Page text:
Warning: strstr() [function.strstr]: Empty delimiter in [path]/includes/class_postbit.php(294) : eval()'d code on line 419 Statistics, Thermodynamics and Single Atoms - Science Forums Biology Forum Molecular Biology Forum Physics Chemistry Forum

I recently asked a question in here about whether thermodynamics applies to
individual atoms. The gist of the response as I understood it was that
thermodynamics applies only statistically to groups of systems or to very
complex systems. But the more I was thinking about it the more I was still
confused, because we use statistics to understand even a single atom, eg.
the likelihood of finding an electron in a given position. So if we
understand single atoms by means of statistics, why doesn't thermodynamics
apply to single atoms which are after all very complex systems? Why don't
atoms wear down and stop their dynamic activity?

Erwin Schrodinger came up with his famous wave equation, but waves are
always displacements in some medium (air, water, the electromagnetic field,
etc.) and this raised the question as to what is 'waving' in the Schrodinger
equation. Max Born postulated that what is waving is the probability of
finding the quantum system is a particular state. Since probabilities in
classical physics are always related to epistemic constraints (i.e. how much
we can know about a system given that we can't be in possession of *all* the
details) this raised the further question as to whether probabilities are
irreducible in QM (i.e. there are no further details) or are symptomatic of
some deeper detail to which we don't (yet?) have access. The latter scenario
is known as the "hidden variables" hypothesis. If the hidden variables
hypothesis turned out to be the case then it may open the door to some kind
of thermodynamics analogy on the quantum level, but John Bell attempted to
establish mathematical support for the hidden variables hypothesis and wound
up causing problems for such an hypothesis. His theorem was subsequently
tested by Alain Aspect et. al. and the results supported his conclusions
(i.e. that there are no *local* hidden variables). This points up the
radical difference between classical systems and quantum systems, and is
known as non-locality. David Bohm, however, was not convinced that every
kind of hidden variable hypothesis was now defunct, and proposed one such
scheme that evades Bell's conclusions. His ideas, however, fall foul of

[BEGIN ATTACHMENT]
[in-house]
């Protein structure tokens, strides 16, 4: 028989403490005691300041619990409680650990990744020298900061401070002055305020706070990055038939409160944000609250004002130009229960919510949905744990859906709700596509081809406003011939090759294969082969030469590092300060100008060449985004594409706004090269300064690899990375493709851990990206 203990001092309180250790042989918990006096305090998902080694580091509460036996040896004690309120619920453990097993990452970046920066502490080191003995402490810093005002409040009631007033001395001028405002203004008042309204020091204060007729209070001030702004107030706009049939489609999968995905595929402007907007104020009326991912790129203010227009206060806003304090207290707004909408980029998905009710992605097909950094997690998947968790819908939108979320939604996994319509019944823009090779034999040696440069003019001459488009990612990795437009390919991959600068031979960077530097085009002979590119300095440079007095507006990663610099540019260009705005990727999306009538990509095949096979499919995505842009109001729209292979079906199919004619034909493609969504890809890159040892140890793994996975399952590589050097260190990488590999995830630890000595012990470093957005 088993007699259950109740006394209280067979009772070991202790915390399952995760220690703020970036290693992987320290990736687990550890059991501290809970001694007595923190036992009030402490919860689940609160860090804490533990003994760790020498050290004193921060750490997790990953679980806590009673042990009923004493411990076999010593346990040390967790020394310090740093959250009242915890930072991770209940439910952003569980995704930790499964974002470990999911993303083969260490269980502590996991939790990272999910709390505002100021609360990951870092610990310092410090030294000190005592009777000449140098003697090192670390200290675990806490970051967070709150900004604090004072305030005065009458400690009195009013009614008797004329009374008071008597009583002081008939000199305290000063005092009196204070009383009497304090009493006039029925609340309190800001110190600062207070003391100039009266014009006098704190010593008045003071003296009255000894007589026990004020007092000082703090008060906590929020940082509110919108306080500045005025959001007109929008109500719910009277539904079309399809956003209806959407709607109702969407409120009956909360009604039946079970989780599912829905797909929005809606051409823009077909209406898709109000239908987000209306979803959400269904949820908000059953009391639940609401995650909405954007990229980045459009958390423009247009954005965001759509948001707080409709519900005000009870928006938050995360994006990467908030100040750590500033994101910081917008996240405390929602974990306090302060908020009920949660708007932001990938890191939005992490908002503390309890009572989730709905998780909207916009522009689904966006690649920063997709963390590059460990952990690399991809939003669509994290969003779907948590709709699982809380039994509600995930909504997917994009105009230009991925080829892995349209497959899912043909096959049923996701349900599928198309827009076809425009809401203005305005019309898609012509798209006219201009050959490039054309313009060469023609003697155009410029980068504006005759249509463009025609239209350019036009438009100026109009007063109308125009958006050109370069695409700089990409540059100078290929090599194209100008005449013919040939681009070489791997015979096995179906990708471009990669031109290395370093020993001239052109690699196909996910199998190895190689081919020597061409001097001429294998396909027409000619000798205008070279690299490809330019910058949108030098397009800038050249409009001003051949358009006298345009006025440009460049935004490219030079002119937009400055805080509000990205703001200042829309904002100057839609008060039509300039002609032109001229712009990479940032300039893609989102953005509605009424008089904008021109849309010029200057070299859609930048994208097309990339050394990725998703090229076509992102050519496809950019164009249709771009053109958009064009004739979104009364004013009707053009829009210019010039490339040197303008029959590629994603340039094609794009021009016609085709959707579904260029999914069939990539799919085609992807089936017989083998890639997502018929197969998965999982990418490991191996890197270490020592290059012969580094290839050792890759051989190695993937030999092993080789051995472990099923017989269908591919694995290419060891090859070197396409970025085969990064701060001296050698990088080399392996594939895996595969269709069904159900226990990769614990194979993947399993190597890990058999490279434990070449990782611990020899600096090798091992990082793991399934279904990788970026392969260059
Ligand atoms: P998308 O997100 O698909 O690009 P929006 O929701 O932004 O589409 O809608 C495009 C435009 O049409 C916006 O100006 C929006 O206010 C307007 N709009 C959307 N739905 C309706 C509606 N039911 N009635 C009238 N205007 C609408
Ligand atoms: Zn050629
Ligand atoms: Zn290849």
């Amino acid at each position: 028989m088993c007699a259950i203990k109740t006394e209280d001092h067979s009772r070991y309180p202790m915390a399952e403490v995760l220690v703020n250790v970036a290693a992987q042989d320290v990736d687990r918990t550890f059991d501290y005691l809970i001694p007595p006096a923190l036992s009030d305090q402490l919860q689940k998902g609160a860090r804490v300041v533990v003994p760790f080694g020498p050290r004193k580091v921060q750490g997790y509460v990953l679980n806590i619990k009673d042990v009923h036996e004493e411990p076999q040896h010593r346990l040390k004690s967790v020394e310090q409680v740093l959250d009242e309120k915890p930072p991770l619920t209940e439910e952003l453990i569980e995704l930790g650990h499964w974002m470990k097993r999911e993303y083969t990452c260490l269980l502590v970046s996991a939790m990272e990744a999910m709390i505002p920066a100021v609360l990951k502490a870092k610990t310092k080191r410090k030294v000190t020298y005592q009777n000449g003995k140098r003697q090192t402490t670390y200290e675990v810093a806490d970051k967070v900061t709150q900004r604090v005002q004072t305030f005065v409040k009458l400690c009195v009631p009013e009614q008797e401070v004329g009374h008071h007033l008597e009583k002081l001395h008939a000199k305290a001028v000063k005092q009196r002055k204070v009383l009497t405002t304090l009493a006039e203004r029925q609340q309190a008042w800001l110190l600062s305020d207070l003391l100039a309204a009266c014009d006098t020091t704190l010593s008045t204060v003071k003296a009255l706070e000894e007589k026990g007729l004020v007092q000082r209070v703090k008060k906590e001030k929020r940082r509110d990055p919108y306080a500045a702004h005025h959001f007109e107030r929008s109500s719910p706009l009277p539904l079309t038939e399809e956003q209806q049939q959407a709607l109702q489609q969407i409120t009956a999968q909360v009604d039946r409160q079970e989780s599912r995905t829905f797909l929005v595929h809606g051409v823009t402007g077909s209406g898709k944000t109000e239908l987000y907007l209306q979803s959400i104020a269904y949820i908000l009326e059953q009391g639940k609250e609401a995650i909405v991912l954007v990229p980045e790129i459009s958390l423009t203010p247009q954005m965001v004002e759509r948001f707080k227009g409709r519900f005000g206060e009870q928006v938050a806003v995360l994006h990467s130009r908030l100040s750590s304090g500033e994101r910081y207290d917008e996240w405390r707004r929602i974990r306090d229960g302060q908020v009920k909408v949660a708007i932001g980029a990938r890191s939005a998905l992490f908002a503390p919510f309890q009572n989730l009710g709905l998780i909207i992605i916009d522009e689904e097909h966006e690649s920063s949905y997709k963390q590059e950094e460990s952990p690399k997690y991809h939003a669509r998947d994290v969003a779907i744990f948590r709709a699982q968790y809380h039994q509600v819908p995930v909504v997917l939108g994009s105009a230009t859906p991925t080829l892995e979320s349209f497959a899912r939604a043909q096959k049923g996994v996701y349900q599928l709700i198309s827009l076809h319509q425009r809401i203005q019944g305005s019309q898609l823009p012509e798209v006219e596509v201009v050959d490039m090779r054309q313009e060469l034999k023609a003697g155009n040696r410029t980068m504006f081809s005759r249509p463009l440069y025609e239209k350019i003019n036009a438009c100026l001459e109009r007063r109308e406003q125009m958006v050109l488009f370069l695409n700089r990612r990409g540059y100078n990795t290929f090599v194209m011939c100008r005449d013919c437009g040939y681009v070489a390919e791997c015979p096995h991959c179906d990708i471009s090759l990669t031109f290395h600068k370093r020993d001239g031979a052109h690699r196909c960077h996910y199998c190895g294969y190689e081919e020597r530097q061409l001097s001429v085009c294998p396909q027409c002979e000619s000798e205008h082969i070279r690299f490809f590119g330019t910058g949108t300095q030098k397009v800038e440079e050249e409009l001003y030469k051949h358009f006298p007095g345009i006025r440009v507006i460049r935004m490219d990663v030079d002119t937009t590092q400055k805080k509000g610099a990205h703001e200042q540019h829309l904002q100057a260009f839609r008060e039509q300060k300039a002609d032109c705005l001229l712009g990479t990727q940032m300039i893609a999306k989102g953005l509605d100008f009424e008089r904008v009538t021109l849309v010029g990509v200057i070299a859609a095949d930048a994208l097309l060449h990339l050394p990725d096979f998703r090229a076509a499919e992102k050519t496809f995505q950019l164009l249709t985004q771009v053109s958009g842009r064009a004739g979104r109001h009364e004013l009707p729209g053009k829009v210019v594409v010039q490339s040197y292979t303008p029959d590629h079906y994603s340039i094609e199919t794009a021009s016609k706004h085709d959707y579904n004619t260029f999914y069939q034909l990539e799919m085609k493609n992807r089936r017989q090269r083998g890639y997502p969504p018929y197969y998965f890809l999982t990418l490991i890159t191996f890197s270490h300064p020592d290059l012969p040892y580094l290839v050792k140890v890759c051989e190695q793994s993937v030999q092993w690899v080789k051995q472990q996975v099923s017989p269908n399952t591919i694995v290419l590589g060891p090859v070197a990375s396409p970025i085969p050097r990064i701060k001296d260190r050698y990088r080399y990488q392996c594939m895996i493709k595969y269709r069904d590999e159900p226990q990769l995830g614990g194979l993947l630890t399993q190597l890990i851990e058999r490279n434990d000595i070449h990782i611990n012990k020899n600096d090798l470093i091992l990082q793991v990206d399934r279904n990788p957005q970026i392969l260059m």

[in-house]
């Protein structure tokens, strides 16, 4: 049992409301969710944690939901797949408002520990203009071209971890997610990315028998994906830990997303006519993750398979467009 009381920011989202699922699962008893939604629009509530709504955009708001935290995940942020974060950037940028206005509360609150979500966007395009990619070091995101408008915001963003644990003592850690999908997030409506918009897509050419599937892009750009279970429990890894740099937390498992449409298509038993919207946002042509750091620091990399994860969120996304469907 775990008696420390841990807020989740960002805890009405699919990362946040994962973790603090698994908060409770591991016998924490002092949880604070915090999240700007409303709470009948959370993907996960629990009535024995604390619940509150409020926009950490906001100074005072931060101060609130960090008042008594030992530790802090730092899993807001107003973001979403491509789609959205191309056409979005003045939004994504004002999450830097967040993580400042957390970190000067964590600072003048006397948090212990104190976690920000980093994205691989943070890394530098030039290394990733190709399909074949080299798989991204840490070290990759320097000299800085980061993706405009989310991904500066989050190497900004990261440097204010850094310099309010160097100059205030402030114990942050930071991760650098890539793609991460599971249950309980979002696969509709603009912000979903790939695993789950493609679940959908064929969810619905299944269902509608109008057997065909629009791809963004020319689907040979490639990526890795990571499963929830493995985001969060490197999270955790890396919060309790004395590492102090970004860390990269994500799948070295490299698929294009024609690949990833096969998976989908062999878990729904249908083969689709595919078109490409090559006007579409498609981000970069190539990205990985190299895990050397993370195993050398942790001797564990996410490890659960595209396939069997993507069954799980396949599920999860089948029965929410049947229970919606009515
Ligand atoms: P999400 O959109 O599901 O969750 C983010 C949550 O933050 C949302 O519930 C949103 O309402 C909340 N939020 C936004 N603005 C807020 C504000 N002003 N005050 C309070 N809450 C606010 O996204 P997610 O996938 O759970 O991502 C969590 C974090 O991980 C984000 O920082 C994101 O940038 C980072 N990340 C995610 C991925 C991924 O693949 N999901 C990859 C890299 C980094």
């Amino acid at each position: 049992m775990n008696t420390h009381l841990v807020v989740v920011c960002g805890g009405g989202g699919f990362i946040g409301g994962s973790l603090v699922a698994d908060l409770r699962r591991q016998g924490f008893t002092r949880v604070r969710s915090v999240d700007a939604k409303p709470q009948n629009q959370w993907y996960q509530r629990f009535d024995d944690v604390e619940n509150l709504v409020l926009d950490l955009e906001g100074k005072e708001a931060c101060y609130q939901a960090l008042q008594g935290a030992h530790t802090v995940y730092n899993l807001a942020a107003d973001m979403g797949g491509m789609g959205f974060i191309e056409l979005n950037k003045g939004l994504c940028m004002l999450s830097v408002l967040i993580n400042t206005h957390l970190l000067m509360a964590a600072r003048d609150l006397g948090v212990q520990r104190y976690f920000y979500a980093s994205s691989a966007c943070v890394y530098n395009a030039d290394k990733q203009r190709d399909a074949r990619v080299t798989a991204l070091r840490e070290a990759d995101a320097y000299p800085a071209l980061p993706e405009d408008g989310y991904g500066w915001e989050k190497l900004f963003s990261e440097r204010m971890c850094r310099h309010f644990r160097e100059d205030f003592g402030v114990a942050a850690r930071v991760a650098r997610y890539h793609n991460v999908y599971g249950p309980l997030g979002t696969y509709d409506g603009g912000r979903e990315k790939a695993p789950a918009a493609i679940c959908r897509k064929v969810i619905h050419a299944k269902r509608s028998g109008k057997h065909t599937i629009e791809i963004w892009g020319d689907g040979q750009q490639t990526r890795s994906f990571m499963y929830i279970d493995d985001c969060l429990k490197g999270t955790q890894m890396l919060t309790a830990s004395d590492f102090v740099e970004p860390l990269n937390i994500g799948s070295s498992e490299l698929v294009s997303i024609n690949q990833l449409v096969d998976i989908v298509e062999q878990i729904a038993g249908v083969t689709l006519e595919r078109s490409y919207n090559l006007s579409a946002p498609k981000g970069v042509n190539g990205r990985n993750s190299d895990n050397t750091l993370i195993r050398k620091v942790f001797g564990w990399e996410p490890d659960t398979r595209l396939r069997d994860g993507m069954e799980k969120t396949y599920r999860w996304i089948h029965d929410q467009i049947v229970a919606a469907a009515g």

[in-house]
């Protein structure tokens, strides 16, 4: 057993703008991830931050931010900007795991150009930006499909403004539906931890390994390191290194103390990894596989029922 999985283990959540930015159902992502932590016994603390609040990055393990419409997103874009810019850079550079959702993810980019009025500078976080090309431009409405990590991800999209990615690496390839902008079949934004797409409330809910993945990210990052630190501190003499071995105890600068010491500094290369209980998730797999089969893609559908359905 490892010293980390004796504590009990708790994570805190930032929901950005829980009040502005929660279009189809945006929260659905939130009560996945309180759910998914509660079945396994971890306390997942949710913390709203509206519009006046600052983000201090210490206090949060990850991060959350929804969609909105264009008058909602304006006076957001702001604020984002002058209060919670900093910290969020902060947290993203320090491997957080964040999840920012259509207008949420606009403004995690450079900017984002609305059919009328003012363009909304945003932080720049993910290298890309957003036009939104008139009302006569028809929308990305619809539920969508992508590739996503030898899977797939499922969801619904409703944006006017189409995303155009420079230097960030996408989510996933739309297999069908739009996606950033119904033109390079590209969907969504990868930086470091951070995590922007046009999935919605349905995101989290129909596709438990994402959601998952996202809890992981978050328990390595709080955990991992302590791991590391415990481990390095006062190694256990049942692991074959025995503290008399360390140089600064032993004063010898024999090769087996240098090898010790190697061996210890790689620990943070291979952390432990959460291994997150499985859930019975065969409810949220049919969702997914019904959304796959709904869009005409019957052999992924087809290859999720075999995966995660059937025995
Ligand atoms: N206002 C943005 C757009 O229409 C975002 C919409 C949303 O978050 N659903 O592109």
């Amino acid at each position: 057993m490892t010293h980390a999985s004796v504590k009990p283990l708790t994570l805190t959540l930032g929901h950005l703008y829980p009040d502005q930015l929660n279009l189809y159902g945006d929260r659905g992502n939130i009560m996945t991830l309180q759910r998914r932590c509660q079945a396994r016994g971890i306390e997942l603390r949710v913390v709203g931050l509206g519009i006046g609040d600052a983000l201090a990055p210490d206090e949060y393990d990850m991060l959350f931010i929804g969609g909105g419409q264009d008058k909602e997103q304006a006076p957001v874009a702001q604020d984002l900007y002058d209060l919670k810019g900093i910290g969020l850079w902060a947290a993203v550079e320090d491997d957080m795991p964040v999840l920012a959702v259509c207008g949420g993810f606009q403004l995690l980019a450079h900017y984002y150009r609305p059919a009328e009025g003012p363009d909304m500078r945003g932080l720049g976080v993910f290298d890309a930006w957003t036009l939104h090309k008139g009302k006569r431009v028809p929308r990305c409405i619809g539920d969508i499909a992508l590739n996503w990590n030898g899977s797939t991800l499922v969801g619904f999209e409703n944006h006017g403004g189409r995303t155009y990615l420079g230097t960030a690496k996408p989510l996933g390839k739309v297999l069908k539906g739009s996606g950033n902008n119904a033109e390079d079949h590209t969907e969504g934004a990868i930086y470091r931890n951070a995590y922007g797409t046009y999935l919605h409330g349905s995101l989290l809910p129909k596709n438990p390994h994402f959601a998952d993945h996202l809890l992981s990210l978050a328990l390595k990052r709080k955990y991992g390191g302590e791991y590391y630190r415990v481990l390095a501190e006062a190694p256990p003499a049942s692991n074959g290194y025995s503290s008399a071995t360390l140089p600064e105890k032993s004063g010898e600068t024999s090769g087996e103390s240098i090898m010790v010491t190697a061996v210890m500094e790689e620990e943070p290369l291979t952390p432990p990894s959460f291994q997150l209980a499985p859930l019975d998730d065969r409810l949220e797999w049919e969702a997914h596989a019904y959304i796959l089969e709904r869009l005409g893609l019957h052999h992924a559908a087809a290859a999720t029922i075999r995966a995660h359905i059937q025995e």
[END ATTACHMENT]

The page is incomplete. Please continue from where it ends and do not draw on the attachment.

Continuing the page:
Lorenz invariance, and so are not received well by many physicists. If I'm
mistaken about any of this then I'm sure I'll benefit from the comments of
others in this group more knowledgeable than myself.

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to

correct.

Not to 'very complex systems' per se, but the operation of a system over a
large number of trials can be treated statistically.

Think about exactly what we are describing in each case.

In the case of a single atom QM gives us the *probability* of finding an
electron at a specific location in relationship to the nucleus (or the
nuclei of a molecule or a molecular ion). A specific mathematical treatment
of the wave function of a single electron gives us the chance that it would
be at a specific place in the atom, *IF* we happened to look there fore it.
Sometimes it will be there and sometimes it won't. It is mathematically
analogous to the problem of "If I flip a coin once, what are the chances it
will come up heads?"

In the 'thermodynamic' case of a large number of identical systems
statistics gives us the average values of measured quantities made over all
of the systems. If we make the same measurement (i.e. kinetic energy) on
*ALL* the systems and THEN find the average kinetic energy per system, that
would give us the 'temperature' of the entire collection. This is
mathematically analogous to the problem of "If I flip a million coins once,
how many of them will come up heads?"

The third case, that of a system examined over a large number of trials, is
mathematically analogous to the problem of "If I flip one coin one million
times, how mamny of them will come up heads?" This is time consuming and
usually done only in particle physics labs wherein a large number of trials
with identical systems are carefully examined individually. These
experiments can take *YEARS* to complete.

There are significant differences, but all the problems are closely related.